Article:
Paul is a divisive politician, beloved by younger Republicans, untrusted by religious and social conservatives and feared by the party establishment. Yet it is his non-interventionist worldview that represents the biggest threat, particularly to the neocons for whom perpetual war offers the healthiest returns.
Even Romney can spot that inequality is the current cause célèbre. However shoehorning a man who once said "corporations are people" into Russell Brand's "doyen of the downtrodden" plimsolls will be a Sisyphean task. It would be easier for Donald Trump to run as an African-American, or Hillary as a man.
A year later and the black flags of the Islamic State (formerly ISIS), currently fluttering across lands from from northern Syria to the Iraqi province of Diyala north-east of Baghdad, have once again pushed the noxious issue of intervention to the forefront of the US foreign policy debate - a discourse that is further dividing an already fractured Republican Party, with the question of action versus non-action likely to run all the way to the 2016 election.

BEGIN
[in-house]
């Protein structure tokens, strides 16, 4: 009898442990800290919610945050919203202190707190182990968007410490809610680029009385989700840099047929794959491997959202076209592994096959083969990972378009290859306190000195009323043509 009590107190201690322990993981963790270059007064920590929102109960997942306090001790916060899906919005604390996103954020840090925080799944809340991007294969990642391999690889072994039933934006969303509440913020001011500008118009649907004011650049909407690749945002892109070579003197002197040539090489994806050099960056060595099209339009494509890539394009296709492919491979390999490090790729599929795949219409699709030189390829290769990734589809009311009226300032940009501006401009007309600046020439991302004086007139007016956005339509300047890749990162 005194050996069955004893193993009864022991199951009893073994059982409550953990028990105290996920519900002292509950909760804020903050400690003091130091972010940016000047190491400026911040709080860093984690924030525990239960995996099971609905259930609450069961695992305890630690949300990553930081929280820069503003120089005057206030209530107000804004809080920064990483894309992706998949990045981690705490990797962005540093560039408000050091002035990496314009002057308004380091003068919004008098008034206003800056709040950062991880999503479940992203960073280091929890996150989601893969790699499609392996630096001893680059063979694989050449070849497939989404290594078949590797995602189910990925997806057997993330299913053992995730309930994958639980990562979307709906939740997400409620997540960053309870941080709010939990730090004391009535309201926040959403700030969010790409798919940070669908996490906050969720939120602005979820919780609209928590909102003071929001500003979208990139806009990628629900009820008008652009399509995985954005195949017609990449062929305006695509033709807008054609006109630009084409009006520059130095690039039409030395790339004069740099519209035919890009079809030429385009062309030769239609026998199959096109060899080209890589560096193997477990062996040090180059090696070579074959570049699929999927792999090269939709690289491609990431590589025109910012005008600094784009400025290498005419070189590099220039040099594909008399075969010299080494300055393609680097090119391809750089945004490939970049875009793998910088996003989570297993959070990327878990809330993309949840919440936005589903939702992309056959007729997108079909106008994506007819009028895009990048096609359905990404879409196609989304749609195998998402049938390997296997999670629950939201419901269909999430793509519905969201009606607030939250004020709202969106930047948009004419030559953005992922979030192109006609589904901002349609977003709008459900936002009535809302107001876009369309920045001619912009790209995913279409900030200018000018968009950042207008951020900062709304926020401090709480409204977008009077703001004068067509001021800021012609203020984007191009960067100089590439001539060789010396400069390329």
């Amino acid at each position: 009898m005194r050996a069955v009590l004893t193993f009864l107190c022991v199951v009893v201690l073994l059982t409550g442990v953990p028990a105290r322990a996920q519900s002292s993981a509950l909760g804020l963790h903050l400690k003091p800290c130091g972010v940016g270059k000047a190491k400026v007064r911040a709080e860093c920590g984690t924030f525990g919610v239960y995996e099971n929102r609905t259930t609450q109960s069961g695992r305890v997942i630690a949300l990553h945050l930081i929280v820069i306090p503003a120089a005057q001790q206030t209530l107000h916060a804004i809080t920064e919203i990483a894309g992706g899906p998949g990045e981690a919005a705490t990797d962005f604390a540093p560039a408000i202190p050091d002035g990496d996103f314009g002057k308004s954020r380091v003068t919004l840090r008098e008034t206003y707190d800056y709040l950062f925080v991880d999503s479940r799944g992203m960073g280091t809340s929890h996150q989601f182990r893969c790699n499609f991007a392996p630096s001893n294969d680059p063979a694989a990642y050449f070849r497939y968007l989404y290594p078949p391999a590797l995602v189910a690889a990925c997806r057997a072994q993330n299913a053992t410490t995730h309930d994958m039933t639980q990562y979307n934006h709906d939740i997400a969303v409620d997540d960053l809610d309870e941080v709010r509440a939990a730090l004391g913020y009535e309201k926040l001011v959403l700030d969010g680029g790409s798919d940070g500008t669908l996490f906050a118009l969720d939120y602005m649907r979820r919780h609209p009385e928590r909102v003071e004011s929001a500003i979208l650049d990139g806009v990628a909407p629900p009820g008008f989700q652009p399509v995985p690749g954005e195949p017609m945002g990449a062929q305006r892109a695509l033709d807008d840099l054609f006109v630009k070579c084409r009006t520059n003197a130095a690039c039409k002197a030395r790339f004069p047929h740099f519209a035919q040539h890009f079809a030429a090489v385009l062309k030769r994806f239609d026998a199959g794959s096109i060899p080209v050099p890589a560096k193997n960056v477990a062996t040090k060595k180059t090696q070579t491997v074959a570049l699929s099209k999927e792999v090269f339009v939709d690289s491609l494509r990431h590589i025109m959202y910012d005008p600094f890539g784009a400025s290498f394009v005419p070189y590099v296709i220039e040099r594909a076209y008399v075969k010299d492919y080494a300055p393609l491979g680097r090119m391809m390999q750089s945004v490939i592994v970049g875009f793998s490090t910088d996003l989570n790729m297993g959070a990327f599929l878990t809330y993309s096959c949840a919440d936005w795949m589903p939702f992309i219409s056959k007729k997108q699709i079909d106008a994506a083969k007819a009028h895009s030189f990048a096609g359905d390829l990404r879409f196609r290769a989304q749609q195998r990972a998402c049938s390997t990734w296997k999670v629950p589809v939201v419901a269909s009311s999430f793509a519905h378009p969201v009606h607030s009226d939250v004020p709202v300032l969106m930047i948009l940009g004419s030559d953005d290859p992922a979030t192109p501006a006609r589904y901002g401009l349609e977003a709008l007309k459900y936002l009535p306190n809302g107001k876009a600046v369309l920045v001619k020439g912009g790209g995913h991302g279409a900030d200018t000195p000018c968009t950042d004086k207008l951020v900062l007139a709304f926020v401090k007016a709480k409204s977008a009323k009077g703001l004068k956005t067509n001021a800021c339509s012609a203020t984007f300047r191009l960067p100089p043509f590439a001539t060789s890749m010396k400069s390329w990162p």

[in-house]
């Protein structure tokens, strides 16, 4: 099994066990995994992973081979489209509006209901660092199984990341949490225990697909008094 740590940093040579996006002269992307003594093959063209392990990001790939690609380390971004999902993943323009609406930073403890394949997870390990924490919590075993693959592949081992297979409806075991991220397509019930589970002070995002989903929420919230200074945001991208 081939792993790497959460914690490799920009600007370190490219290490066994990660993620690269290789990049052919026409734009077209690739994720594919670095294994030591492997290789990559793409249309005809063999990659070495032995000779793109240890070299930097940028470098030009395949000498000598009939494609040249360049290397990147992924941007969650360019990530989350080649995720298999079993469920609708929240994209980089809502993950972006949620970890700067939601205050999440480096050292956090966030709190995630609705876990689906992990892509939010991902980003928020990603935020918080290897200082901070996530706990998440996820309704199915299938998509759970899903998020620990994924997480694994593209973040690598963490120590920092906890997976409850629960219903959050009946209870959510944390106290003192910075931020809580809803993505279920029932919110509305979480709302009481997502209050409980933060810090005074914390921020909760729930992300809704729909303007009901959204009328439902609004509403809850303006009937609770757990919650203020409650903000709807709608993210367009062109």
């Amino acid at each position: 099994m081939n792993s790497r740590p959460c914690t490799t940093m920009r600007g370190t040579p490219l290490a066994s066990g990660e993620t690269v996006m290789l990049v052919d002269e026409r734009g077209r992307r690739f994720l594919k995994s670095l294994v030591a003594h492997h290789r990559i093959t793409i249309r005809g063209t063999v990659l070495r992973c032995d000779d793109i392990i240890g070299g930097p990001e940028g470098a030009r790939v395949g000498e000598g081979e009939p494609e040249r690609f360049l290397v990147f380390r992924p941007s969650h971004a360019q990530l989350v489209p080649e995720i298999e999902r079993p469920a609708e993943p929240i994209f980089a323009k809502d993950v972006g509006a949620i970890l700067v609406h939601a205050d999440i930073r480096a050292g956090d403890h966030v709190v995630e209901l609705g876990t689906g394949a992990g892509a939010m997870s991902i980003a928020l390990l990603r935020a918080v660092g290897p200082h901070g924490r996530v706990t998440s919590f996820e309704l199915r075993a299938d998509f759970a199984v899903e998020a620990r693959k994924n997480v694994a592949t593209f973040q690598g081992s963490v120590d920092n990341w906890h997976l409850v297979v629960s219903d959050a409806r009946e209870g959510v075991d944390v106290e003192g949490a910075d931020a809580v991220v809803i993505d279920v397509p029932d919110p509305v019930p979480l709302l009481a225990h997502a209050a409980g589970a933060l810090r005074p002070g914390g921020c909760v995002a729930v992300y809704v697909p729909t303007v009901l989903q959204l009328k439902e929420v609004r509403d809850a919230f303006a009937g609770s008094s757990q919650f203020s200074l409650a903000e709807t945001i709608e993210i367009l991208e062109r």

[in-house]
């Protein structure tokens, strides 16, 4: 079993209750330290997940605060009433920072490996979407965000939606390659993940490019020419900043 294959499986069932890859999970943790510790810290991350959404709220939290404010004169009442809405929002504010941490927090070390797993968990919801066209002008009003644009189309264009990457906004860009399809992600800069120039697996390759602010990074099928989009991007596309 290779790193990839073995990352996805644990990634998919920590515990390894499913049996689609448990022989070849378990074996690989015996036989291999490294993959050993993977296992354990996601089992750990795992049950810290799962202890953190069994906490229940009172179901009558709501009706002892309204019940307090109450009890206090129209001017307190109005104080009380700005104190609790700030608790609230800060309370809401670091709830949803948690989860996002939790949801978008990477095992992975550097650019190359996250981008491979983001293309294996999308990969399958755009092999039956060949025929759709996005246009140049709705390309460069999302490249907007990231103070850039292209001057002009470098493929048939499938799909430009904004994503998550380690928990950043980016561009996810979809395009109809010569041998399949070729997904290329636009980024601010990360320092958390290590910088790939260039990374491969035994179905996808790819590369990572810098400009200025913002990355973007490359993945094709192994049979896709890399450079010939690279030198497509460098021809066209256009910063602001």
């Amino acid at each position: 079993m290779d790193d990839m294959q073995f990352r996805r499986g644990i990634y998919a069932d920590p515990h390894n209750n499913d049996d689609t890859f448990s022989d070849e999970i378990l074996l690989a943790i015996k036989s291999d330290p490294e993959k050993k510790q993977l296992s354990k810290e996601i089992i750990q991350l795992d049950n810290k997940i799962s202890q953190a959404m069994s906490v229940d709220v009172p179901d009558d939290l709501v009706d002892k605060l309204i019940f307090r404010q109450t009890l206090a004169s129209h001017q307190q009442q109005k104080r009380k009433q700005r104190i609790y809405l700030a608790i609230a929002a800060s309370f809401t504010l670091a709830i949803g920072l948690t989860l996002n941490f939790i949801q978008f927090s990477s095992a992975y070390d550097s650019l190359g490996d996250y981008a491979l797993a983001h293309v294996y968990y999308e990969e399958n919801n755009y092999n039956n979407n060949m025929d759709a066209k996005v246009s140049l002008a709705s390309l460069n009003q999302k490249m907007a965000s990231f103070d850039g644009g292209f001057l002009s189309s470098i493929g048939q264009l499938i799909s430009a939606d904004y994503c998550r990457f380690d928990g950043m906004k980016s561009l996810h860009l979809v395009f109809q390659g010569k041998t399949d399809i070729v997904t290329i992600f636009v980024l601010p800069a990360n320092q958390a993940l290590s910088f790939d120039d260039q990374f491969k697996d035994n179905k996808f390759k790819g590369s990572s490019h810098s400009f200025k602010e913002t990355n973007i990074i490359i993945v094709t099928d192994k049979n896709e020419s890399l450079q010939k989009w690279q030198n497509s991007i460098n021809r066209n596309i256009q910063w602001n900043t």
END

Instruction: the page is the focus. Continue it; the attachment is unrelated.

Did anyone ever think that Bill Clinton, perhaps the greatest politician of our time, even rivaling LBJ, would ever go "gently into that good night"? WJC now seems to be in his element, relishing the fact that GOP hitman-in-chief Karl Rove has thrown down his chain-mailed gauntlet and gone after his beloved Hillary, questioning her health and ability to serve as president.
Let's face it, what we Americans take for granted - endless political campaigns rife with cash and a terminal election elimination process rife with guile, distrust and humiliation - even our most politically savvy friends across the Atlantic scratch their collective heads and declare... "When is enough, enough?"